Adoption Act 1984 (review)
VCAT can review certain decisions made by the Secretary of the Department of Justice and Community Safety, a principal officer of an approved agency or the State Central Authority under the Adoption Act 1984.
This page provides general information and shouldn't be considered legal advice. Seek legal advice if you're unsure about your legal rights. Be aware that the law can change.
Cases VCAT can hear
You may be able to apply to VCAT to review a decision if you're a person whose interests are affected by a decision of:
The Secretary or a principal officer of an approved agency:
- refusing to approve a person as a fit and proper person to adopt a child
- deferring the making of a decision to refuse or approve a person as a fit and proper person to adopt a child
- revoking the approval of a person to adopt.
- refusing to approve an organisation as an agency
- revoking or suspending an agency’s approval
- refusing to renew an approval of an agency.
The State Central Authority:
- refusing to accredit a body as an accredited body
- suspending or revoking the accreditation of an accredited body
- refusing to renew the accreditation of an accredited body.
Cases we can't help with
We can’t accept:
- some cases where one party lives in another state or is a Commonwealth government organisation
- cases heard under federal law instead of Victorian law.
Legislation that gives VCAT the power to hear these applications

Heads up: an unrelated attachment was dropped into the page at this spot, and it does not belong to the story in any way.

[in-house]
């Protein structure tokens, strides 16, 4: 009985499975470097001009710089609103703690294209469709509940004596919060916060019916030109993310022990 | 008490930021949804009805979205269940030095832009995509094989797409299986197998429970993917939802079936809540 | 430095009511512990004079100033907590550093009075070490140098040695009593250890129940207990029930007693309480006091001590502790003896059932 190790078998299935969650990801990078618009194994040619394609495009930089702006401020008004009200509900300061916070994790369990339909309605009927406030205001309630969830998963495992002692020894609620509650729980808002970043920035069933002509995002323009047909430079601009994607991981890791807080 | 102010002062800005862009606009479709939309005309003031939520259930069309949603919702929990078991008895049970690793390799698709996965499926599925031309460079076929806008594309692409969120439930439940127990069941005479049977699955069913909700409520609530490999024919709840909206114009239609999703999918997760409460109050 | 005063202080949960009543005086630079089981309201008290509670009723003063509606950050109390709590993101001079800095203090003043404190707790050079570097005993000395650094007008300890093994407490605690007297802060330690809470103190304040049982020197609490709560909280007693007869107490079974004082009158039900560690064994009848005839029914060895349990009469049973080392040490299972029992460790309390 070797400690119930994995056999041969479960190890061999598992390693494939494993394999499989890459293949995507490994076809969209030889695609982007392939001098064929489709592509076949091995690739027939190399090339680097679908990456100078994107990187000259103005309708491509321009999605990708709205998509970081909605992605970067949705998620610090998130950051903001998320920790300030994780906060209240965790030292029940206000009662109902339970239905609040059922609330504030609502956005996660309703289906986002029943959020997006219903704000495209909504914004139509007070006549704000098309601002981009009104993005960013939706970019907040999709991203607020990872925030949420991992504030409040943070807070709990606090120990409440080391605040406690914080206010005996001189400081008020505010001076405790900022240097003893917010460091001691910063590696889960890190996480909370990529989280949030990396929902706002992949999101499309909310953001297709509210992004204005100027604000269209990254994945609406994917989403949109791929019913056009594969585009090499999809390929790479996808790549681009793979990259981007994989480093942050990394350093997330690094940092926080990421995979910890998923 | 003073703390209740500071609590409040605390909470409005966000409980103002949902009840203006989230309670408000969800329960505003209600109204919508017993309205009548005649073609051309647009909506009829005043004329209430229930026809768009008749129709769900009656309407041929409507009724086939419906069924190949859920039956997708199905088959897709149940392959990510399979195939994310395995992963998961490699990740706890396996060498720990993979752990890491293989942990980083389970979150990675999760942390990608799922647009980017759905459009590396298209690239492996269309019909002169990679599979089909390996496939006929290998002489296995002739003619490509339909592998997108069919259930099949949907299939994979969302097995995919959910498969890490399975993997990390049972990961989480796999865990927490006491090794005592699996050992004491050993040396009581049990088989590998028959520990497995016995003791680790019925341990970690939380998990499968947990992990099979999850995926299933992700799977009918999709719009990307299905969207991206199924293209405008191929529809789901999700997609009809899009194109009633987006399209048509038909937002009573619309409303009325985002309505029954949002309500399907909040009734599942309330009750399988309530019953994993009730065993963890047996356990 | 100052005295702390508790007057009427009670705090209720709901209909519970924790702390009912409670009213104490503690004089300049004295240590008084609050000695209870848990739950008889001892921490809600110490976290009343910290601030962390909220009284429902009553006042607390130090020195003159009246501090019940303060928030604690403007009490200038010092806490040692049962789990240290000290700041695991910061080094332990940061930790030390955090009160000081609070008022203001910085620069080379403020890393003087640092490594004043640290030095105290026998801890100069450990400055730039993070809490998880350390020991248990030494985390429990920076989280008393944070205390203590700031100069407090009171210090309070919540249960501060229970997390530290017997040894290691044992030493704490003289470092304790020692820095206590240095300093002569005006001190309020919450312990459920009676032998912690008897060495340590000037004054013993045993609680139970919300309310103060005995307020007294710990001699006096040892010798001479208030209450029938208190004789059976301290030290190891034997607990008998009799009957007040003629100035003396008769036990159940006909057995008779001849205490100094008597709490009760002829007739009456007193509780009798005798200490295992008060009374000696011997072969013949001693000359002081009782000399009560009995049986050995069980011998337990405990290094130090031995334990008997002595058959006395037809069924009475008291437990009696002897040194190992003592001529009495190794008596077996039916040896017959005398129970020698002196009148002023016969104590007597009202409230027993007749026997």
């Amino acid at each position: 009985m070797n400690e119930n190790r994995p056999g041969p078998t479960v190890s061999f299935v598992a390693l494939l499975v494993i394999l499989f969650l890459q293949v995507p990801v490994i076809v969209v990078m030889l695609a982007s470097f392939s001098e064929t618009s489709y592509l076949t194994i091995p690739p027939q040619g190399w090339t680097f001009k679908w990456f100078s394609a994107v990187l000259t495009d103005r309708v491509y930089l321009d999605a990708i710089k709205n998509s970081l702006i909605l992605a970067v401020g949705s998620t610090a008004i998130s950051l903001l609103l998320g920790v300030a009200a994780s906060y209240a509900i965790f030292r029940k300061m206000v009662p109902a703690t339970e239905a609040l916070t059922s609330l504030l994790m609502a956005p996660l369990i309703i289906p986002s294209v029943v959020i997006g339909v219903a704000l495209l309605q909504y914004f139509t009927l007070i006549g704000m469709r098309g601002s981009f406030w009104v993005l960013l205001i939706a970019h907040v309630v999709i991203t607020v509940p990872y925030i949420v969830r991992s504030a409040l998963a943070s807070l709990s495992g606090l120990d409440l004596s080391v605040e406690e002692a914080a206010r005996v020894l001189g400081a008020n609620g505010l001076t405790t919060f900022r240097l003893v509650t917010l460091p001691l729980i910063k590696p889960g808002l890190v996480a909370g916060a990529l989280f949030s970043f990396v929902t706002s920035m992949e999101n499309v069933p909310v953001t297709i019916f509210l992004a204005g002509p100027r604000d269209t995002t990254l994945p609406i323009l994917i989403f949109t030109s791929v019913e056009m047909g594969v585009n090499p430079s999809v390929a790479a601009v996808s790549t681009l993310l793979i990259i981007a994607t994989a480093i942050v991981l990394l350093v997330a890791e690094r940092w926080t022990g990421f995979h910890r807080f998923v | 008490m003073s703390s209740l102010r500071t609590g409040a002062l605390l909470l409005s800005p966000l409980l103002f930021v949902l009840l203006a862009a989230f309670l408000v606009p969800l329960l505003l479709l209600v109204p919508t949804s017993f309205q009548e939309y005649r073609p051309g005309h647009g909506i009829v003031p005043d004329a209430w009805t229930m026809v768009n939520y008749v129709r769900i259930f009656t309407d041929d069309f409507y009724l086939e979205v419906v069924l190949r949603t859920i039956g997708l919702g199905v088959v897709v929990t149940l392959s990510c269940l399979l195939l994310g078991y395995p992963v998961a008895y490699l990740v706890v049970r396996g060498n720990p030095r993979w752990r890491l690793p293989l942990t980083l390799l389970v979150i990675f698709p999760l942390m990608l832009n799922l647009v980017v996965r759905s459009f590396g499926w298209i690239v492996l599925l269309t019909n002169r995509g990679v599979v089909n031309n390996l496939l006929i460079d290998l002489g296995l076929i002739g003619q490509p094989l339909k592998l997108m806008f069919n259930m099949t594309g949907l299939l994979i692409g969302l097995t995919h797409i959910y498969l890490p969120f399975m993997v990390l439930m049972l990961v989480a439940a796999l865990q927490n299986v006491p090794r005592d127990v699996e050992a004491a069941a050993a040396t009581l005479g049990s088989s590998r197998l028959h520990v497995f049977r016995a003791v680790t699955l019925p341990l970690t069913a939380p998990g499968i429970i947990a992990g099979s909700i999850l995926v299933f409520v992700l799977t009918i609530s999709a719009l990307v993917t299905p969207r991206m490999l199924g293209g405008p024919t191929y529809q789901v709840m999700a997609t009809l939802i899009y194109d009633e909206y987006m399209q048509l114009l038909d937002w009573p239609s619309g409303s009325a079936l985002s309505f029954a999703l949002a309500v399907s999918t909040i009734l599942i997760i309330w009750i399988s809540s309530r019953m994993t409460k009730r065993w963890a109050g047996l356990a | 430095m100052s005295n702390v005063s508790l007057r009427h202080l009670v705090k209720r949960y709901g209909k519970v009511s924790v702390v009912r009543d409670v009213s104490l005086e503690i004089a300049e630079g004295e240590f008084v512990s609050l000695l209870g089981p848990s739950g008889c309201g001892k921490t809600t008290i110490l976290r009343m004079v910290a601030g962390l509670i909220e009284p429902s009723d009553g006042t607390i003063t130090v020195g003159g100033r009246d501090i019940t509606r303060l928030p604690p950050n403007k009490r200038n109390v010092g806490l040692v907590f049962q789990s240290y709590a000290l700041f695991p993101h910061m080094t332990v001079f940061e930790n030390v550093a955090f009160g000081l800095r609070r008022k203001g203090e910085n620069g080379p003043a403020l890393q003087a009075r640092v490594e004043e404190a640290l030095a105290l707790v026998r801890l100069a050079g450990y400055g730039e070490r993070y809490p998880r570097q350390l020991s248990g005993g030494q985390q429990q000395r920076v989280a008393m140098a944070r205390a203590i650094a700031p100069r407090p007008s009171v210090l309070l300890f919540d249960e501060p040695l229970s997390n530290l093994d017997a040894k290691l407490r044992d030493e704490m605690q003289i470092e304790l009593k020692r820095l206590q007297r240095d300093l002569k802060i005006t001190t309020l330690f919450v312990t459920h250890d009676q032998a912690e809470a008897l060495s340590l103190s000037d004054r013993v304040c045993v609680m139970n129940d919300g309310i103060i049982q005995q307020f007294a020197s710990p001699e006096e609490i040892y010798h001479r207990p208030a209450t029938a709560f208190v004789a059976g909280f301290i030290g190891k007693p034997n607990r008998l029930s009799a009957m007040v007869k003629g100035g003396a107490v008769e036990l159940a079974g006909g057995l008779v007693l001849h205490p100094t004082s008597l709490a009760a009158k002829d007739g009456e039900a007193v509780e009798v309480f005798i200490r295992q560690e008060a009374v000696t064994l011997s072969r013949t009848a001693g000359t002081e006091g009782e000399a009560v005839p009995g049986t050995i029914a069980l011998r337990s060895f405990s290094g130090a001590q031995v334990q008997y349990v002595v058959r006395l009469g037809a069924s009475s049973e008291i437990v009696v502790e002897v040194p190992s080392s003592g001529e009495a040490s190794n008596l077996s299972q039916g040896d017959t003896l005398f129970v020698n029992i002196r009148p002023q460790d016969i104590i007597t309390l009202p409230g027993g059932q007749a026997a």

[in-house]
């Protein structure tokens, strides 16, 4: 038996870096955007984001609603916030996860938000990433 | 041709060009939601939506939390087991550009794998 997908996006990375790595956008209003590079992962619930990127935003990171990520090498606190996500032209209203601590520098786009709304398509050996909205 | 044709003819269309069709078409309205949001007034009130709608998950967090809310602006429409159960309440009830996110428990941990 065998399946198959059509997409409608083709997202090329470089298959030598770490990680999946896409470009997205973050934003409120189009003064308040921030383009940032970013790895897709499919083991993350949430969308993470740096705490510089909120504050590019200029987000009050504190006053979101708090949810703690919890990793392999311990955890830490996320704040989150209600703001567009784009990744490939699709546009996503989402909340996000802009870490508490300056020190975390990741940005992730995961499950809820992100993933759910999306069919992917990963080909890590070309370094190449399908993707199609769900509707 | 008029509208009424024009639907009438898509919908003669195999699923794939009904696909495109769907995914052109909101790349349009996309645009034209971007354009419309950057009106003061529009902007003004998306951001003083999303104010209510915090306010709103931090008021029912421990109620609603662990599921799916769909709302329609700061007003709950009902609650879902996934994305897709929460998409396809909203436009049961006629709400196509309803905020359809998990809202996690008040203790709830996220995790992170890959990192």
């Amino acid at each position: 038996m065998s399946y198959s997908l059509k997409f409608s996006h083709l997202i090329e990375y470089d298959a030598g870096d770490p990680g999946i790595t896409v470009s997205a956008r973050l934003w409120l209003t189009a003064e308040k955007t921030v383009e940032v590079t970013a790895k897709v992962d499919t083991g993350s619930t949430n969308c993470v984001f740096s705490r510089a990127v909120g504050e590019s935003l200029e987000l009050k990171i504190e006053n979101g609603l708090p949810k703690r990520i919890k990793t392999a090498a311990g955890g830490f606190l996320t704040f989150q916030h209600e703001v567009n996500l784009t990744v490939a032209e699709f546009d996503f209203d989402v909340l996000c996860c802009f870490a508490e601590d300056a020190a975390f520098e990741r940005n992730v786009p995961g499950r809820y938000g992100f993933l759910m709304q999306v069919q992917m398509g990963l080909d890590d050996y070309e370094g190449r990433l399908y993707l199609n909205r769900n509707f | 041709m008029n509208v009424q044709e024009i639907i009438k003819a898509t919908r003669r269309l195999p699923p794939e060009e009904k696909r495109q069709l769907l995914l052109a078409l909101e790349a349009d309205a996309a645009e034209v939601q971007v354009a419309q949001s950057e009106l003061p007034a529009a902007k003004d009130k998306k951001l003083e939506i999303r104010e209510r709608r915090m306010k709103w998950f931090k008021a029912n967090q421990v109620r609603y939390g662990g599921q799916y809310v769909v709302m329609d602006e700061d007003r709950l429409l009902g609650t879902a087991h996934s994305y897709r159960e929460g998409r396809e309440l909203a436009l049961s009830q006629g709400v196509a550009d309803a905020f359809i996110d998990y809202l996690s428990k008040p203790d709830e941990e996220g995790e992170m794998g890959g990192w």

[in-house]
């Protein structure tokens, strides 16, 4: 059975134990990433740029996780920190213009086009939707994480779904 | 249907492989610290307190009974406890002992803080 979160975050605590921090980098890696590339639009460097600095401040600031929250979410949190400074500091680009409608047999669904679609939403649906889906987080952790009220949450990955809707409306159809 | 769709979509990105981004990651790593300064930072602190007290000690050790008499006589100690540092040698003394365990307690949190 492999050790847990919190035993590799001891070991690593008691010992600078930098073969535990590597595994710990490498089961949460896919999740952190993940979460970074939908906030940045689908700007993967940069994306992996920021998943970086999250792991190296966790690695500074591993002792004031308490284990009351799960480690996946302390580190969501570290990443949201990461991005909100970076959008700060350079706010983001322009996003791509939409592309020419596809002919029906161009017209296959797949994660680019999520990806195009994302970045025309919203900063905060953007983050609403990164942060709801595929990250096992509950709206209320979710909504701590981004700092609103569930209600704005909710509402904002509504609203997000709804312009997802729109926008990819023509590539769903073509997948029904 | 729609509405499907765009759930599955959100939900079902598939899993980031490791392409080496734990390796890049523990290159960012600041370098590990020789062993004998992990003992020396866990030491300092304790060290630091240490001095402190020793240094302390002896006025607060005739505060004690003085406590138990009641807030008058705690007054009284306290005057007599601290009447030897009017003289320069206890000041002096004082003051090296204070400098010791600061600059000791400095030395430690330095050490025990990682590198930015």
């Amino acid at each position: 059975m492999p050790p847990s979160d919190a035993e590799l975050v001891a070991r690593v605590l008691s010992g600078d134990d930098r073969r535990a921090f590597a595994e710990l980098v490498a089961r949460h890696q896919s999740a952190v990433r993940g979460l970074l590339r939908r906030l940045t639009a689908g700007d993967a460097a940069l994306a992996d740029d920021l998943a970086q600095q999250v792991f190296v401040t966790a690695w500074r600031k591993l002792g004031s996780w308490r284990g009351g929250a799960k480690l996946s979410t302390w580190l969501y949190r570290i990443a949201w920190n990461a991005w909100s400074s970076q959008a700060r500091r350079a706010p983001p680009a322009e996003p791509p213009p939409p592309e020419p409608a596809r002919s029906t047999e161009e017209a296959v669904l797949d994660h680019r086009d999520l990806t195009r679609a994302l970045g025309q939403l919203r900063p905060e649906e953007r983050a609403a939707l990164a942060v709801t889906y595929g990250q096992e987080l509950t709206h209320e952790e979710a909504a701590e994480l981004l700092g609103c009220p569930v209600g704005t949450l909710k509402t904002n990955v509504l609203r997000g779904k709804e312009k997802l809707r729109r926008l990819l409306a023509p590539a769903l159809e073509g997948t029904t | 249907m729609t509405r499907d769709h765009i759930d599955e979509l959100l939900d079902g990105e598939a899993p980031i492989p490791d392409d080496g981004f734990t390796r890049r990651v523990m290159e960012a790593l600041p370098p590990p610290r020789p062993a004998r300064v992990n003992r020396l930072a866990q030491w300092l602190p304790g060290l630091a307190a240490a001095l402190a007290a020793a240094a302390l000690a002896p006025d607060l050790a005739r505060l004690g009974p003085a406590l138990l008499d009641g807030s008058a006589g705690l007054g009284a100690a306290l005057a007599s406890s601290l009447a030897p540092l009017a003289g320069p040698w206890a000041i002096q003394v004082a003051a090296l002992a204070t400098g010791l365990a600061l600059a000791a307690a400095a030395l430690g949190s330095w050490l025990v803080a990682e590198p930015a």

Section 129A of the Adoption Act 1984
Documents you need to apply
If you have a decision document, use it to help you complete the VCAT application form and attach a copy of the document to your application.
You must apply within 28 days from when:
- the decision was made, or
- if you have requested a statement of reasons under the Victorian Civil and Administrative Tribunal Act 1998, the date the statement of reasons is given to you or are informed that a statement of reasons will not be given.
If you apply outside of the time limit, VCAT may extend the time for making an application. You must ask for an extension of time by indicating this on the ‘extension of time’ question of the application form and briefly explaining why your application was late.
VCAT will ask the decision maker if they agree to any extension. If the decision maker doesn't agree, VCAT may hold a preliminary hearing before deciding whether to grant an extension.
What can VCAT order?
Unless the relevant Act of Parliament gives us different powers, VCAT can:
- affirm the original decision, in which case the original decision will stand
- vary the decision
- set aside the decision and substitute our own decision
- set aside the decision and send back the matter for reconsideration by the decision maker giving directions or recommendations
- invite the decision maker to reconsider their decision at any time during the case.
We can explain the application process and what the form is asking you for. Contact us to get support.
We can't give you legal advice. This means we can't tell you what to write in your application or recommend how to get the outcome you want.
Seek legal help if you're unsure about your options or need advice about your claim.
Do I need a lawyer or professional representative?
You don't need to have legal or other professional representation to appear at VCAT. If you want to be represented by a lawyer or a professional advocate, usually you must ask for VCAT's permission. Be aware that the regulatory body in most cases uses legal representation.
Find legal services that may be able to assist you.
Access and privacy
VCAT hearings and files are usually public.
VCAT has limited authority to restrict who can access cases and files but, in certain circumstances, you can apply for confidentiality.